Loads of very nice detail in that shot, well focussed and sharp with an interesting terminator. Excellent first shot - congratulations! 🙂

Tip - follow philjays advice above re: stacking and Registax - he's a brilliant imager.

Thank you. I'm going to look into stacking, definitely 😊

Link to post
Share on other sites

No worries Alison

Ive not stacked in DSS for donkeys years and never stacked lunar or planetary in it so cannot give advice there but Registax I can so fire away.

Then when you get the hang of it we can talk about PIPP and Autostackert 😀

8 hours ago, alis80b said:

Thank you. I'm going to look into stacking, definitely 😊

 

Link to post
Share on other sites

It's much better than my first shot by a country mile.

 

Knowing about DSLRs is a great start and is probably easier than being an astronomer who is a novice photographer.

 

Your choice of equipment is very good. When you get some clear weather, have ago at the Orion Great Nebula (Messier 42), Pleaides aka Seven Sisters (Messier 45) and Beehive (Messier 44). Although Mars is in the evening sky it is too far away. So is Venus. Jupiter and Saturn are close to the Sun, so it is a bad time for planets.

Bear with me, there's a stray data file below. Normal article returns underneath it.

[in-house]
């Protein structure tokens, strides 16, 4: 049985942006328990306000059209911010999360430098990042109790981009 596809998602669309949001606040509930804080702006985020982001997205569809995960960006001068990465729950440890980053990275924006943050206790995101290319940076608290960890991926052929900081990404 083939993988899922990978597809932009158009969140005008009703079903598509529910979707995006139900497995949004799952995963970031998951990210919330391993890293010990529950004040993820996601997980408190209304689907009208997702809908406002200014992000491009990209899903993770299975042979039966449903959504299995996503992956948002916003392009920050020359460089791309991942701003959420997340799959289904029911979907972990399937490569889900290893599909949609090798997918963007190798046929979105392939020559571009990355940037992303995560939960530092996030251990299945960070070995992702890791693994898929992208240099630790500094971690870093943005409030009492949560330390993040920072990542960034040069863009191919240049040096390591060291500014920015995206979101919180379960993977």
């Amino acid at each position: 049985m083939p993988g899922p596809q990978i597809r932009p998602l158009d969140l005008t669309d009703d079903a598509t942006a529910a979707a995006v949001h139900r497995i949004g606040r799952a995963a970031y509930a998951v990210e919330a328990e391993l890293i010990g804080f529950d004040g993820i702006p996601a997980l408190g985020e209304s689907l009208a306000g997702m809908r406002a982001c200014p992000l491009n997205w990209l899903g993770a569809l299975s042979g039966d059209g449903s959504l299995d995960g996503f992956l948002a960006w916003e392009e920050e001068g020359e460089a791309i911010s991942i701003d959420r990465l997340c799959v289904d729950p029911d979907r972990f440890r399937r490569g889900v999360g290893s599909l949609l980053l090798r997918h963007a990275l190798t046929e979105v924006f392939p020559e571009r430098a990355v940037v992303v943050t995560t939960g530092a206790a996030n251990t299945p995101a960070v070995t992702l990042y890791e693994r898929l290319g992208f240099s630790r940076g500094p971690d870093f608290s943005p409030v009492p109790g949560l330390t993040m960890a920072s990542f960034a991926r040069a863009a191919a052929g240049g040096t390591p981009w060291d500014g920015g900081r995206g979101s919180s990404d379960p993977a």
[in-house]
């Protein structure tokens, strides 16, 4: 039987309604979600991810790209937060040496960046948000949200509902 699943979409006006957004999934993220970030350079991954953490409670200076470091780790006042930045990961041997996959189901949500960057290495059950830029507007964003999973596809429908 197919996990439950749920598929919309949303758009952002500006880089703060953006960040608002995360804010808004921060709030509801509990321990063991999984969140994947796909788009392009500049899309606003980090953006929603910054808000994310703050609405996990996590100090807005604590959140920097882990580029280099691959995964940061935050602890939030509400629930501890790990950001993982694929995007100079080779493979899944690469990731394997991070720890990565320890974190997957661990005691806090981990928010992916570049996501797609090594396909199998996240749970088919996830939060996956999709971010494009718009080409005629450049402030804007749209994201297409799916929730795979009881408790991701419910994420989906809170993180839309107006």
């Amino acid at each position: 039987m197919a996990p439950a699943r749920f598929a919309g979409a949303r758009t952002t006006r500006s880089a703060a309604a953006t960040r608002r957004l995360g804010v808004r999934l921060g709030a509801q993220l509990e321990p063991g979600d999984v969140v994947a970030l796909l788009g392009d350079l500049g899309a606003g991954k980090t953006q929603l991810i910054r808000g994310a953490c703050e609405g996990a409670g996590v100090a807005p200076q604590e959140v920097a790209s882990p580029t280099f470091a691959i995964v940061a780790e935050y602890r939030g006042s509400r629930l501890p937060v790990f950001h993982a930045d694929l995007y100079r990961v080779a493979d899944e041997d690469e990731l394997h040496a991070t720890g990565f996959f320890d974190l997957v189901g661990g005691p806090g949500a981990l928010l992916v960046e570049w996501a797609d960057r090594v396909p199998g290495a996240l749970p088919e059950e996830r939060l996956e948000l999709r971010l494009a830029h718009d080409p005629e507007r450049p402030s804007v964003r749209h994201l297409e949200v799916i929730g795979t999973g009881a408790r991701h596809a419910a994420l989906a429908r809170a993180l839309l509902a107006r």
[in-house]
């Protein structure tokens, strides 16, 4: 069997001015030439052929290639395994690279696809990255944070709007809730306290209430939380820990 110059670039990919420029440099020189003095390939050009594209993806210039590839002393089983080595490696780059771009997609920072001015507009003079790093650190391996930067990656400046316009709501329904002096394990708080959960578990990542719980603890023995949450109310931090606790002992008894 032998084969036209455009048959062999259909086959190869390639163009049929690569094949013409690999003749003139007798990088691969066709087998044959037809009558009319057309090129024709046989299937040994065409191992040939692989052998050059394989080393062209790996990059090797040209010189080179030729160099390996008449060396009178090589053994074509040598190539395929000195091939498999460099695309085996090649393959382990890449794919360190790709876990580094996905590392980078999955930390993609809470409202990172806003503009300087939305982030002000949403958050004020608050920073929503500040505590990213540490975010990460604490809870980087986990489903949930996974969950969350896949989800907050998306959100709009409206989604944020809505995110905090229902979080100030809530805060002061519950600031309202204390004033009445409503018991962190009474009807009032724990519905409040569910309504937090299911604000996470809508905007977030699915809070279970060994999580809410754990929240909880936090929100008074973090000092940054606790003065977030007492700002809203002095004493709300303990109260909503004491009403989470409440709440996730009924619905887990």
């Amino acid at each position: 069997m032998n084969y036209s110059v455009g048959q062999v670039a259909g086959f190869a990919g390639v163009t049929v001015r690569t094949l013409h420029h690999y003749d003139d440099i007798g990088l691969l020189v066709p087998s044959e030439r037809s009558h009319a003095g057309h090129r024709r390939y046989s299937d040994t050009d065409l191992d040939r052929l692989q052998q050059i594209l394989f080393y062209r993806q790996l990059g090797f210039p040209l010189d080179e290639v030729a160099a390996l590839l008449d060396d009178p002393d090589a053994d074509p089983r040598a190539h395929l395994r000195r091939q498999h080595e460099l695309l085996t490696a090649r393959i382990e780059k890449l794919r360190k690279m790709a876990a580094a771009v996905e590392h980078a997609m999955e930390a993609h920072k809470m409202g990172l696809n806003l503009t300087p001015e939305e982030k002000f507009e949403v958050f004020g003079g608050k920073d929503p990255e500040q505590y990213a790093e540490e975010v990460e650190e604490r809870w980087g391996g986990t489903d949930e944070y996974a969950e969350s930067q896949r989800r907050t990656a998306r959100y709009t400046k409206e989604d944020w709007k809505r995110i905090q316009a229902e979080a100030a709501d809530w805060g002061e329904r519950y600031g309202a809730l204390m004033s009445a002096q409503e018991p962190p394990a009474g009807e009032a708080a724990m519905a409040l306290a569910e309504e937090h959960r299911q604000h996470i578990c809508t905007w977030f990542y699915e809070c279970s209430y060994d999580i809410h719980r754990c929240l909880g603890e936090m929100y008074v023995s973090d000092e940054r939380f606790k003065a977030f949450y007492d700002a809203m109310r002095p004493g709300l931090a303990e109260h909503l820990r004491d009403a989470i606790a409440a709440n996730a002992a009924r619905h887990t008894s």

Link to post
Share on other sites

Join the conversation

You can post now and register later. If you have an account, sign in now to post with your account.

Guest
Reply to this topic...

×   Pasted as rich text.   Restore formatting

  Only 75 emoji are allowed.

×   Your link has been automatically embedded.   Display as a link instead

×   Your previous content has been restored.   Clear editor

×   You cannot paste images directly. Upload or insert images from URL.

Loading...
×
×
  • Create New...

Important Information

We have placed cookies on your device to help make this website better. You can adjust your cookie settings, otherwise we'll assume you're okay to continue.